Posted by: njbrown | February 11, 2011

Cinnamon-pecan Bread Pudding for My Daughter

Cinnamon-pecan Bread Pudding

You can know your children from the day they were born, and yet still be surprised by the things you don’t know about their food preferences.  This weekend, my daughter told me she liked bread pudding.  I had no idea that she’d ever eaten it, and I certainly had never made it.  It turns out that in her time as a “server” in a Cajun restaurant years ago, she had no only tried their bread pudding, but really enjoyed it.  Unfortunately, she was able give me few details about what it was like.  She said it had a very good sauce that was made with “apple something.”  This left a lot of unknowns as I went to the Web to try to reconstruct the bread pudding and sauce, and to make it in a vegan-acceptable way.  (The recipe can be easily made non-vegan for those who are open to eggs and dairy.)

My first try was a vegan recipe that called for no egg substitute and a lot of almond milk.  The result was very mushy, and didn’t pass my daughter’s approval.  In my next attempt, I used another recipe, chose a dense cinnamon-raisin bread and reduced the amount of almond milk.  I didn’t soak the bread in the liquid before baking as the first recipe had directed.  I also used egg substitute.  The result was a very soft but not mushy pudding that firmed up nicely in the refrigerator.  I know Emeril likes his bread pudding so dense that it can be sliced for serving, but that is too firm for my taste.  In a third attempt, I tried making a custard sauce that I poured over the bread to try to achieve a pudding with less softness when warm, but the bread didn’t soften to the desired degree, so I felt the second effort was best.

The next challenge was the sauce.  I had tried making a rum sauce that was quite boozy, and my daughter hated it.  After looking at a number of sauce recipes on the Web, I finally adapted one to what you see below.  If you like more schnapps taste, extra can be added at the end.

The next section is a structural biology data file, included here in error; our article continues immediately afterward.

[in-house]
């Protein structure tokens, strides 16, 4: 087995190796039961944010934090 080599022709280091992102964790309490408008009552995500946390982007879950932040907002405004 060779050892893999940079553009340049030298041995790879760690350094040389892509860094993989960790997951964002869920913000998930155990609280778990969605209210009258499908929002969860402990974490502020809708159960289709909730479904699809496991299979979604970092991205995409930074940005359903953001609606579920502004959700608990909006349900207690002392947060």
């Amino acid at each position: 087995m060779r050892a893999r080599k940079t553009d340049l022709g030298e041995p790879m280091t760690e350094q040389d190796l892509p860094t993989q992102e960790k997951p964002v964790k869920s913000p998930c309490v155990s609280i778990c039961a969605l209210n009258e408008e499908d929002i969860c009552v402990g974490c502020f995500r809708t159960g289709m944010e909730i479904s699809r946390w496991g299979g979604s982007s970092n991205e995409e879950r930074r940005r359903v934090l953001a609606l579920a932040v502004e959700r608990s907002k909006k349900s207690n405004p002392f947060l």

As you can see, I have used maple syrup rather than sugar.  I find the more complex flavor of maple syrup very pleasant.


  • 10 slices day-old raisin bread
  • 3 T. margarine or butter
  • 1/2 cup pecan pieces
  • 4 eggs or egg-substitute for 4 eggs
  • 2 cups almond milk
  • 1/2 cup maple syrup
  • 1 tsp. cinnamon
  • 1 tsp vanilla extract


  1.  Cut or tear bread into approximately 1/2″ square pieces.  Place in 8X8 baking dish.
  2.  Melt margarine or butter and pour over bread pieces.
  3.  Sprinkle pecan pieces over bread.
  4.  Mix remaining ingredients together is bowl and then pour over bread and nuts.
  5.  Bake at 350 degrees for approximately 30 minutes.  Knife put in center should come out clean, and pudding should be lightly browned when done.


  • ¼ cup (half a stick) original Earth Balance (not sticks) or unsalted butter
  • 5 Tablespoons maple syrup
  • ¼ teaspoon salt if using unsalted butter
  • ½ teaspoon vanilla
  • ¼ cup non-alcoholic apple cider or apple juice
  • ¼ cup Calvados or other apple liquor such as apple schnapps (rum can also be used)
  • 2 Tablespoons Nutriwhip (light) or heavy cream


  1. Melt butter in small saucepan.
  2. Add rest of ingredients (but not Nutriwhip or cream).  Boil for 6 to 7 minutes until slightly thickened.
  3. Remove from heat and add Nutriwhip or cream.  For those who like more alcohol flavor, additional  alcohol can be added just before serving.

When my daughter arrived for the taste test, she saw the bottle of apple schnapps and said it wasn’t what she’d remembered, but she would recognize the bottle of “apple something” if she saw it.  The penny dropped for me.  In the liquor store, I’d seen a shelf with Appleton Estate Jamaica Rum, so I pulled up a picture from the Web, and my daughter said, “That’s it!”  For next time, I’ll buy a bottle.  (Obviously, I’d not cooked off all the alcohol in my original rum sauce.)

My daughter’s verdict:  “Yummy.”  Persistence pays off.



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